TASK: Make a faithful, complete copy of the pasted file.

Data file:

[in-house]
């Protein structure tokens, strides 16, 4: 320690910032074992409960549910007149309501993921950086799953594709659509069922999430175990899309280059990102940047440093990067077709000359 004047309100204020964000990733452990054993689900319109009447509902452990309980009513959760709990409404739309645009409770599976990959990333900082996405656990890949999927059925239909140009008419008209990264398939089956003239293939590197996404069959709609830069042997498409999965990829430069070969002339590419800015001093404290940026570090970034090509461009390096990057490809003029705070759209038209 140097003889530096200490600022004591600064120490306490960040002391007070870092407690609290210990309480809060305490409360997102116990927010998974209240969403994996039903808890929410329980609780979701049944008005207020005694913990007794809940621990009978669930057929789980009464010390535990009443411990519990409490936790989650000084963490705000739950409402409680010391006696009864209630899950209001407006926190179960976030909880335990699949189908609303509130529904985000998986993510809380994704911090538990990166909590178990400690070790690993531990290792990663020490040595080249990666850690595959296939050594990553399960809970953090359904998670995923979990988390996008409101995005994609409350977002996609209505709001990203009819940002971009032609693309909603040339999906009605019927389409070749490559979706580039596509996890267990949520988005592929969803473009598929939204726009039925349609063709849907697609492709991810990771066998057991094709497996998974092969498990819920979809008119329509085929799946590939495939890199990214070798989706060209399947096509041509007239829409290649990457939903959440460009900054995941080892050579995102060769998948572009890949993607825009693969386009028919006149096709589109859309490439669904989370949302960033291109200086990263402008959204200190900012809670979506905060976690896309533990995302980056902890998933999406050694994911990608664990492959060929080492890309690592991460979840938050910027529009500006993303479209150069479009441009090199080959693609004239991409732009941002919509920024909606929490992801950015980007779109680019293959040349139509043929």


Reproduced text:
[in-house]
């Protein structure tokens, strides 16, 4: 320690910032074992409960549910007149309501993921950086799953594709659509069922999430175990899309280059990102940047440093990067077709000359 004047309100204020964000990733452990054993689900319109009447509902452990309980009513959760709990409404739309645009409770599976990959990333900082996405656990890949999927059925239909140009008419008209990264398939089956003239293939590197996404069959709609830069042997498409999965990829430069070969002339590419800015001093404290940026570090970034090509461009390096990057490809003029705070759209038209 140097003889530096200490600022004591600064120490306490960040002391007070870092407690609290210990309480809060305490409360997102116990927010998974209240969403994996039903808890929410329980609780979701049944008005207020005694913990007794809940621990009978669930057929789980009464010390535990009443411990519990409490936790989650000084963490705000739950409402409680010391006696009864209630899950209001407006926190179960976030909880335990699949189908609303509130529904985000998986993510809380994704911090538990990166909590178990400690070790690993531990290792990663020490040595080249990666850690595959296939050594990553399960809970953090359904998670995923979990988390996008409101995005994609409350977002996609209505709001990203009819940002971009032609693309909603040339999906009605019927389409070749490559979706580039596509996890267990949520988005592929969803473009598929939204726009039925349609063709849907697609492709991810990771066998057991094709497996998974092969498990819920979809008119329509085929799946590939495939890199990214070798989706060209399947096509041509007239829409290649990457939903959440460009900054995941080892050579995102060769998948572009890949993607825009693969386009028919006149096709589109859309490439669904989370949302960033291109200086990263402008959204200190900012809670979506905060976690896309533990995302980056902890998933999406050694994911990608664990492959060929080492890309690592991460979840938050910027529009500006993303479209150069479009441009090199080959693609004239991409732009941002919509920024909606929490992801950015980007779109680019293959040349139509043929």